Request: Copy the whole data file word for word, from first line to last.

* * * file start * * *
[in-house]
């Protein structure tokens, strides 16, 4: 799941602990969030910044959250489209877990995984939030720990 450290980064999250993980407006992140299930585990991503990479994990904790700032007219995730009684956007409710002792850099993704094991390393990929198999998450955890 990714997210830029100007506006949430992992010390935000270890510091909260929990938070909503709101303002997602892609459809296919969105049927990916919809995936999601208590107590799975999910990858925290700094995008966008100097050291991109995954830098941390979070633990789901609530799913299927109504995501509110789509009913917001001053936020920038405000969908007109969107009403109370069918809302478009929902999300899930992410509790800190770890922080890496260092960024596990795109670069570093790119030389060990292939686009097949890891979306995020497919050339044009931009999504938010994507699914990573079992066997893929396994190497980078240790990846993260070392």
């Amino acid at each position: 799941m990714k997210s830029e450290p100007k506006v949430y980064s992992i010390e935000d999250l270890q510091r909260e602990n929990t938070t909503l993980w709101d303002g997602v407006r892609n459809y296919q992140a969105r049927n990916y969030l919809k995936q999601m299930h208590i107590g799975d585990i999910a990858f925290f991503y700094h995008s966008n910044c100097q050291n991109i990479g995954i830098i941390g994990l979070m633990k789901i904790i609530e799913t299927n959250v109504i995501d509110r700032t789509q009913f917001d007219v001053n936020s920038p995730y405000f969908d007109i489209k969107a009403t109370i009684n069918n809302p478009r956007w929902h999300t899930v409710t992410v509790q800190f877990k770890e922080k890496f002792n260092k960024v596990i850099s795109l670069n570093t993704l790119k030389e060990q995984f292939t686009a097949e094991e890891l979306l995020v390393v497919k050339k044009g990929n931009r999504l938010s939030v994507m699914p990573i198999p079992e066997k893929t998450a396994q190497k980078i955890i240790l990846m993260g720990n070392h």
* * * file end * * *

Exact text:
[in-house]
């Protein structure tokens, strides 16, 4: 799941602990969030910044959250489209877990995984939030720990 450290980064999250993980407006992140299930585990991503990479994990904790700032007219995730009684956007409710002792850099993704094991390393990929198999998450955890 990714997210830029100007506006949430992992010390935000270890510091909260929990938070909503709101303002997602892609459809296919969105049927990916919809995936999601208590107590799975999910990858925290700094995008966008100097050291991109995954830098941390979070633990789901609530799913299927109504995501509110789509009913917001001053936020920038405000969908007109969107009403109370069918809302478009929902999300899930992410509790800190770890922080890496260092960024596990795109670069570093790119030389060990292939686009097949890891979306995020497919050339044009931009999504938010994507699914990573079992066997893929396994190497980078240790990846993260070392």
């Amino acid at each position: 799941m990714k997210s830029e450290p100007k506006v949430y980064s992992i010390e935000d999250l270890q510091r909260e602990n929990t938070t909503l993980w709101d303002g997602v407006r892609n459809y296919q992140a969105r049927n990916y969030l919809k995936q999601m299930h208590i107590g799975d585990i999910a990858f925290f991503y700094h995008s966008n910044c100097q050291n991109i990479g995954i830098i941390g994990l979070m633990k789901i904790i609530e799913t299927n959250v109504i995501d509110r700032t789509q009913f917001d007219v001053n936020s920038p995730y405000f969908d007109i489209k969107a009403t109370i009684n069918n809302p478009r956007w929902h999300t899930v409710t992410v509790q800190f877990k770890e922080k890496f002792n260092k960024v596990i850099s795109l670069n570093t993704l790119k030389e060990q995984f292939t686009a097949e094991e890891l979306l995020v390393v497919k050339k044009g990929n931009r999504l938010s939030v994507m699914p990573i198999p079992e066997k893929t998450a396994q190497k980078i955890i240790l990846m993260g720990n070392h």